As a former NYS Assembly staffer, I am dismayed that two recent governors have left office/are leaving office for easily preventable scandals. While I now live in the Beehive State, the Empire State is my home. It’s where I grew up. Shame on you, Spitzer and Paterson, for putting yourselves before your State and your people.
I won’t even tell you the kind of stuff this sweet, sheltered kid encountered in her early 20′s in New York’s capital. Let’s just say that there were probably a lot of drugs but I didn’t know about them, there was enough sex and rock and roll to shock me. The Bear Mountain Pact, which essentially means anything that happens in Albany stays in Albany.
But I was busy learning about the laws of the Empire State and becoming a maven on many subject matters from insurance to cable television franchising (now I’m really dating myself) to fire codes, Native American land claims, veterans, crime victims, human and civil rights (equal rights regardless of sexual orientation), privacy and many others. Oh, the others were politically hot (reapportionment, land sales), and cold (legislative ethics).
But I digress. Always having an interest in food, I experimented a lot with yuppie pizzas, chili, and many other dishes. I also came to a full appreciation of Jewish food, having been introduced to Montreal smoked meat on rye at a tender age at family reunions. So I knew the bagel. Perhaps not as I do today, because I’m a purist yet can make a meal of a bagel and fixings, including Nova, and a bottle of Snapple CranApple juice.
So I was tasked by the Speaker’s office to serve a committee, which had meetings each month at 9:00 a.m. I had to tackle 750 bills each session, each had to be voted up or down, and pass it by my bosses and the lawyers (who did nothing but made 4X more than me just for showing up). On Committee days I was up at five, at work by six so at nine thought it appropriate for my first Diet Coke of the day. The Committee members laughed at me so I put it in a coffee mug from then on.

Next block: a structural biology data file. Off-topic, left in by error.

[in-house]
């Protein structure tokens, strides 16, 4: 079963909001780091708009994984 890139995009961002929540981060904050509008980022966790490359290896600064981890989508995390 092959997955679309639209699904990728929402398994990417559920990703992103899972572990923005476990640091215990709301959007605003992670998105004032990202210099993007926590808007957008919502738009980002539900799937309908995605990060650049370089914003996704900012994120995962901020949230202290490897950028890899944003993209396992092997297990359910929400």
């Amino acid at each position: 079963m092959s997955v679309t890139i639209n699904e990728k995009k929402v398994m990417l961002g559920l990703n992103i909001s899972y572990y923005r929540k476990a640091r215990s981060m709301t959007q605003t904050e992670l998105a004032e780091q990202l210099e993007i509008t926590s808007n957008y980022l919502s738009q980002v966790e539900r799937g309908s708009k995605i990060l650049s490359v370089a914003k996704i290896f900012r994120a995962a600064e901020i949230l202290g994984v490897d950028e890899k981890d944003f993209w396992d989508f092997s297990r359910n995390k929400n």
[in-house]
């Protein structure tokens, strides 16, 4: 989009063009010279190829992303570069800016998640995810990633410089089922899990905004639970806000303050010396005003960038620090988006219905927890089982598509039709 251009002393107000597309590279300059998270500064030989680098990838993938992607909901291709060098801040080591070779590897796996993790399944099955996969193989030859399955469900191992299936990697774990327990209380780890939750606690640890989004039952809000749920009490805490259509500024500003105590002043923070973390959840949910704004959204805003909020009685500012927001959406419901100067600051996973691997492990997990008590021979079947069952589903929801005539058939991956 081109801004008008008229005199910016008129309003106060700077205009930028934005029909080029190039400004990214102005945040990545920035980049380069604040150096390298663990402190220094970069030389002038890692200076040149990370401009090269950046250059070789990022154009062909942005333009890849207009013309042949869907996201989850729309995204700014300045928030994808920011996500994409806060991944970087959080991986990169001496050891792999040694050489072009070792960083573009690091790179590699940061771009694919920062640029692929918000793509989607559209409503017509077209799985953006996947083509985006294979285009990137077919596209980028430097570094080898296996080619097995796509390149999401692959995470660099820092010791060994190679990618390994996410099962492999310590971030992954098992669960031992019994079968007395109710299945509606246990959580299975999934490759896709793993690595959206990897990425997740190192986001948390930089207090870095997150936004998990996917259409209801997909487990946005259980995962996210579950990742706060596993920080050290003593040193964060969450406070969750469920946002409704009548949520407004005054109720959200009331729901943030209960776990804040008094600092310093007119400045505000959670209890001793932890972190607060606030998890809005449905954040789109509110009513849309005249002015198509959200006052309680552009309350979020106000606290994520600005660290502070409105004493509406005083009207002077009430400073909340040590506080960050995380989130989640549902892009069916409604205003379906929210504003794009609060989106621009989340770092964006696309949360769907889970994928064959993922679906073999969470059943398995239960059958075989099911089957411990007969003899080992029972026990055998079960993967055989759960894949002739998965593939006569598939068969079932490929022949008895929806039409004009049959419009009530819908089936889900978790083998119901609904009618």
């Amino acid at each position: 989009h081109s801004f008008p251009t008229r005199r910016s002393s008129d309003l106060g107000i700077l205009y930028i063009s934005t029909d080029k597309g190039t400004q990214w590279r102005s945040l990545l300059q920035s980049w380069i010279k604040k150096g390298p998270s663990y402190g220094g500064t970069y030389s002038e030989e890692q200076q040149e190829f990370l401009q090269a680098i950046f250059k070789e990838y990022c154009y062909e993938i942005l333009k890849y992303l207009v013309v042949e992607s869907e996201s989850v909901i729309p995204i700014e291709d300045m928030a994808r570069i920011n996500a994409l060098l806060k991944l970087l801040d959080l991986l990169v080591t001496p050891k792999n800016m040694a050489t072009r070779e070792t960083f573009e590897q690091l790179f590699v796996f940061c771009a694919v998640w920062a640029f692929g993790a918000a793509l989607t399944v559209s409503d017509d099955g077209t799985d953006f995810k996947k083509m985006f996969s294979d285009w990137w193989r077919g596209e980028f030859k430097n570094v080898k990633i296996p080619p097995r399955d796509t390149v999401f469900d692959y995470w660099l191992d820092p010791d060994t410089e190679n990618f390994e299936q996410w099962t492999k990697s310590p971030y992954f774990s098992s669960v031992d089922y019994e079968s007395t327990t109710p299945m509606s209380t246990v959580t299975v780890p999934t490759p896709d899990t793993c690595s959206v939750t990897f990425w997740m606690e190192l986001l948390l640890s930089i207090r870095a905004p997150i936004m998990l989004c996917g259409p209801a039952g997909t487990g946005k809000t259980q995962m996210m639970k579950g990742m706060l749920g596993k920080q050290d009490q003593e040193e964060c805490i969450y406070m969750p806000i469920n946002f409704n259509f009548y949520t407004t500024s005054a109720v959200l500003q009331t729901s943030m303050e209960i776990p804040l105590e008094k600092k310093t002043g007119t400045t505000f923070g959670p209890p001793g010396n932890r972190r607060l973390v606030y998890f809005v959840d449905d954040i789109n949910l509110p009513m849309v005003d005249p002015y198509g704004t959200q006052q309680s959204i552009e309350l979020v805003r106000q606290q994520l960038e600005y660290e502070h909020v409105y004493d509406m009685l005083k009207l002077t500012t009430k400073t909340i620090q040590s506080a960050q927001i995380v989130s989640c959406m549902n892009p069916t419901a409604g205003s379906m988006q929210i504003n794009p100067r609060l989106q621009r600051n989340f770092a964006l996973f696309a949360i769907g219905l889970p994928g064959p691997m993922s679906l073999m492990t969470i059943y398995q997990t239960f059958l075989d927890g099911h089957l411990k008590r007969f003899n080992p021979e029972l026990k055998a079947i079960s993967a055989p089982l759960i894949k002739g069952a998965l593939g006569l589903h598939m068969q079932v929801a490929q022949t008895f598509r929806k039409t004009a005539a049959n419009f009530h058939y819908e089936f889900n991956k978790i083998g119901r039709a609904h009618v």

The Committee was a “grab bag” of issues but a magnet for those who wanted to change crime victims’ rights and the rights of gays and lesbians (no LGBT back then) for housing and workplace equity, so there were liberals from NYC, mainly Jewish.
Now, I said I knew my bagels. I knew they were “water bagels” that were boiled before baking, and even that salt bagels can’t have salt added until the last five minutes of cooking or the kosher salt will turn grey. Enter Mary, the lovely and capable Admin who ordered Committee fixings, usually coffee and Danish. Some committees were known for their food, and Mary wanted to be known for hers.
One day, Mary showed up with rolls with a hole in the middle. She said the Committee members could stop complaining about all the goyish food because she brought bagels! I looked at them, picked one up and it was light as a feather. I told Mary these weren’t bagels, they’re rolls. She got cream cheese and even… a bagel slicer! And I asked her not to serve them but she was so proud of herself she had to do it.
The rest is history. The bagel slicer was a giveaway to the pale rolls and poor, sweet Mary, was never forgotten for her “bagels.” Hey, this is some 25 years later and I remember! The good thing is that a couple of my favorites are still around, not necessarily in the Assembly, and still working for good causes. Thanks, Mary, for trying to put your stamp on Committee breakfast. Cheers, wherever you are! Dee